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Self Defense Classes

01e6e9e6-e26f-4cf4-8352-3d9615900179 The fluorescent light shines down illuminating the room and emphasizing the orange tint of the girl’s long curly hair. Behind her is a floor length mirror that aligns the wall and runs the length of room, reflecting everything.

“No! No! No,” echoed off its naked walls as the girl threw up her hands, warding off the offender. The offender stood motionless, its uninhabited eyes glared down at her. The girl then thrust her right hand upward, her palm connecting with the offender’s rubber nose, its head snapping back before returning to its original position.

Cindy Coughenour, the Fearless Female class instructor standing next to the self- defense dummy congratulates the girl on the hit before scooting the dummy in front of the next female in line.

Coughenour, teaches female self-defense classes at Tyler Junior College through out the semester in Ornelas Health and Physical Education Center. Coughenour graduated from the Model Mugging program with training and certification by the American Women’s Self Defense Association. Traveling all over the United States, Coughenour has taught females, ranging from girl scouts to senior citizens, how to defend themselves if ever attacked.

“When you leave here tonight you will not be a street fighting ninja,” said Coughenour.

The techniques and maneuvers Coughenour teaches her female students are specifically meant for women. After asking friends in law enforcement to teach her some moves, she realized that maneuvers that worked for men do not necessary work for women due to strength, height and weight differences.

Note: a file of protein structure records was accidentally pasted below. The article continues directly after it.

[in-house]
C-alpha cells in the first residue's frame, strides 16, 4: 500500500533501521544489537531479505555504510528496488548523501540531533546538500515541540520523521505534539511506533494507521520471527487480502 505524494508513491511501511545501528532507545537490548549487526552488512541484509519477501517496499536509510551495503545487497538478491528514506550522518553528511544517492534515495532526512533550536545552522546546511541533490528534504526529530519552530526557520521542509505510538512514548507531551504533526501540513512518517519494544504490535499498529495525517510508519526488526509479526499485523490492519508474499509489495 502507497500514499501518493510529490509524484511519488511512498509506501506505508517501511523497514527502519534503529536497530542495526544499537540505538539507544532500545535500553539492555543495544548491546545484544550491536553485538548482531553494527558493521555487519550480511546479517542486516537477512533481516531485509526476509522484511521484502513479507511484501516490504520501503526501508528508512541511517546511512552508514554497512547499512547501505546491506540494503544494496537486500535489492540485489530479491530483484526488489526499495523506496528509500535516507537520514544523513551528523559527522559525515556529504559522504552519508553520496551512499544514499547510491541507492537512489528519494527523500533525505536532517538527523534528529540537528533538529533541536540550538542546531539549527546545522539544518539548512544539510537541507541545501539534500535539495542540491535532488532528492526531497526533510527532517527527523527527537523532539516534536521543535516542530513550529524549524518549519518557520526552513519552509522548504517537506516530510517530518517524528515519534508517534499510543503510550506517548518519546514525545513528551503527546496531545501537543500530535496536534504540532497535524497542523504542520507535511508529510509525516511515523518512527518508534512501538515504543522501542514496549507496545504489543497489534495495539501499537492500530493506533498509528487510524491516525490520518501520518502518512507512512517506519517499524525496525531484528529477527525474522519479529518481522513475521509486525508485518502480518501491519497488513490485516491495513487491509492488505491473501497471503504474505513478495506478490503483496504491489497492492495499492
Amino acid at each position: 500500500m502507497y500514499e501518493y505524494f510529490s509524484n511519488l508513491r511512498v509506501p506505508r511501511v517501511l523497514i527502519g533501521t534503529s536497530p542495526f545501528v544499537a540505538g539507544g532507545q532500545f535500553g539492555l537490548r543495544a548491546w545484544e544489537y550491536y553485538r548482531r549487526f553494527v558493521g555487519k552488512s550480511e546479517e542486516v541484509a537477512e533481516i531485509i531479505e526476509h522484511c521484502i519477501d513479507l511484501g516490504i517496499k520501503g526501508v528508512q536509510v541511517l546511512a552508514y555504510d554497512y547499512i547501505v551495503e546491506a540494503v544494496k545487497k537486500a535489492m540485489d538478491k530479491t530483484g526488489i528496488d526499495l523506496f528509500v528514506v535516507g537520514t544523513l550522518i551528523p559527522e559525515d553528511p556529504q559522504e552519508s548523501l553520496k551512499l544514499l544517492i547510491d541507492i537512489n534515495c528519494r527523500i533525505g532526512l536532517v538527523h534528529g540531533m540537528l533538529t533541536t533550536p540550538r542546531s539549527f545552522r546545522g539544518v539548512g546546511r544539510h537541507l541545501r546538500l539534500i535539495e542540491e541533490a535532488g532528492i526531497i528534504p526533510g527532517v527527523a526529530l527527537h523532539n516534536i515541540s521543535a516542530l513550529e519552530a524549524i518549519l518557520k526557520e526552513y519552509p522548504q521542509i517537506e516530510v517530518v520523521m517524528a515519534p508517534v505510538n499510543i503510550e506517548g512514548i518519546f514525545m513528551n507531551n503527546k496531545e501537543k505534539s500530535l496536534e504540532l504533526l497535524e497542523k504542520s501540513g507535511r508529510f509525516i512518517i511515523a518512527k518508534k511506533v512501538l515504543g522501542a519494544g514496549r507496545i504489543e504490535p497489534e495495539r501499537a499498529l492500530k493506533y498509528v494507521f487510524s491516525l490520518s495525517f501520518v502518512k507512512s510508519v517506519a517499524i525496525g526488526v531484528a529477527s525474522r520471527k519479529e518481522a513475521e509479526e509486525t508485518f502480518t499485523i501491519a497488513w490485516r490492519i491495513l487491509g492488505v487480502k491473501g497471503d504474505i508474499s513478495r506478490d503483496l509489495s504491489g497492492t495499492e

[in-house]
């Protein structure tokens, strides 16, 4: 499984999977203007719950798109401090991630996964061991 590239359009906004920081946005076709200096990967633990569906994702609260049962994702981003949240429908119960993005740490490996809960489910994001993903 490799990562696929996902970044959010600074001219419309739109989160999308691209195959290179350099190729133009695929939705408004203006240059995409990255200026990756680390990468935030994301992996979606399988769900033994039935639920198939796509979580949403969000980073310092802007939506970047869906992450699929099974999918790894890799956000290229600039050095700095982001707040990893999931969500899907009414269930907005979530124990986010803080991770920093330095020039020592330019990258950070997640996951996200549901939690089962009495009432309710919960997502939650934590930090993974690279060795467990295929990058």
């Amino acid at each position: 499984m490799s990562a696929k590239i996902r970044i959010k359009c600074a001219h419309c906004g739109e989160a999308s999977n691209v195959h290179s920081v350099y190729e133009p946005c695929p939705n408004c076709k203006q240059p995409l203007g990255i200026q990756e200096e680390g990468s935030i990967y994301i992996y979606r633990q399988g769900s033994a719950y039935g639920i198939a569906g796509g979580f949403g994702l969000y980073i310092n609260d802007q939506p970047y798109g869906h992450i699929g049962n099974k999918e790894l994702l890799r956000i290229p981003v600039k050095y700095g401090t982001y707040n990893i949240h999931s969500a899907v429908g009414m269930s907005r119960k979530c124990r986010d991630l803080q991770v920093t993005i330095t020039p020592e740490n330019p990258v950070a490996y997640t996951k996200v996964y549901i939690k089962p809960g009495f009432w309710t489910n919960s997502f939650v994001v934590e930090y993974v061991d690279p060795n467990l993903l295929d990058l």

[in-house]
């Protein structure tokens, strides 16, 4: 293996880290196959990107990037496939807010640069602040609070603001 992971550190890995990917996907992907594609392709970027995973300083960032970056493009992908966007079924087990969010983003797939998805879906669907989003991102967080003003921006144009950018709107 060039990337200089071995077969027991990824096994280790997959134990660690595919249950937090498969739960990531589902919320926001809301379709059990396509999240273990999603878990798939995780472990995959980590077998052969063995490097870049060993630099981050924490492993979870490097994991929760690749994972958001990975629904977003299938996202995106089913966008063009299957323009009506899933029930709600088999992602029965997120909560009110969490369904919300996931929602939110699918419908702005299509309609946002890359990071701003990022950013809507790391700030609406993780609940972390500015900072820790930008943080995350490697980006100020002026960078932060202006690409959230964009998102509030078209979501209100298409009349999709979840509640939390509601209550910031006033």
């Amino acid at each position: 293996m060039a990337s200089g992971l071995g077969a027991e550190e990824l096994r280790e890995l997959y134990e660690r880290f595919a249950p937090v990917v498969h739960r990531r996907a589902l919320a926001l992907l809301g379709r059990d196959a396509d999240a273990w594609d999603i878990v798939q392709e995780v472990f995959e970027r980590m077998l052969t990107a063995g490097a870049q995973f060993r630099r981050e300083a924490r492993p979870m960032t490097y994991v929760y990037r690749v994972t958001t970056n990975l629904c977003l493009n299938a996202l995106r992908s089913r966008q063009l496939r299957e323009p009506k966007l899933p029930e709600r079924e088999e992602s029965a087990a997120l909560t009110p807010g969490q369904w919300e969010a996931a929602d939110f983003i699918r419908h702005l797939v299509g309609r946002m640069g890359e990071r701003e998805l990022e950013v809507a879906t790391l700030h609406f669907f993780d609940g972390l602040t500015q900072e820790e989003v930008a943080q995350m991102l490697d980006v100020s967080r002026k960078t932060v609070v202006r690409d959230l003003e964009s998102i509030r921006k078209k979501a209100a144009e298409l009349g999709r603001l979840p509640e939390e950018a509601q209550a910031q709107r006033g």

However, even after teaching her student several different moves she warned them that sometimes when in a scary position a person might forget exactly how to do something.

“You do whatever it takes to survive,” said Coughenour.


If a person reaches a point where they don’t know what to do Coughenour advises them to do whatever comes naturally.

“I tell my girl scouts to do whatever they can. Scream, kick, wiggle, make it as hard as you can on the offender,” said Coughenour.

The need to learn to defend herself and her passion to work in the profession came form an incident that occurred while attending Wichita State University. Julie Marie Ladd, Coughenour’s childhood neighbor and friend who was also attending Wichita State University was murdered in her dormitory basement by an intruder. Coughenour teaches this class in memory of her fallen friend.

A student attending the Fearless Female class on March 20 also had a personal reason for learning how to defend herself.

Leandra Combs, 21, and her fiancé were robbed while sitting in their parked car at a public park in Springfield, Missouri where she attends college. After having a woman knock on her window, Combs opened the door.

“She punched me in the face and past that point I didn’t know what to do,” said Combs.

The woman then demanded Combs had over her purse. In addition to the women a man was stationed behind the car during the robbery. Dazed and frightened, Combs handed over the purse.

“I felt completely helpless. I actually couldn’t sleep for weeks … had to get sleep medication to actually be able to sleep because as soon as I fell asleep I would replay it over and over again,” said Combs.

The perpetrators were arrested shortly after the robber while trying to use Combs’ credit cards to pay for gas just down the road from the assault.

6db5da00-4922-4d72-bf6f-b0736ea904b4Combs attended the TJC Fearless Female class along with her sister Cary Combs, 24, who had found the class online, her cousin Haley Comb’s, 20, who attends UT Tyler, and their grandma, Sara Combs,

“I thought it was important to have the skills to take care of ourselves when we are out at night or alone or even in our own homes sometimes,” said Sara Combs, 68.

For more information, visit or contact Cindy Coughenour directly at To attend the Fearless Female class at TJC in the Ornelas Health and Physical Education Center on April 24, register online at TJC Continuing Studies website or over the phone at 903-510-2900.

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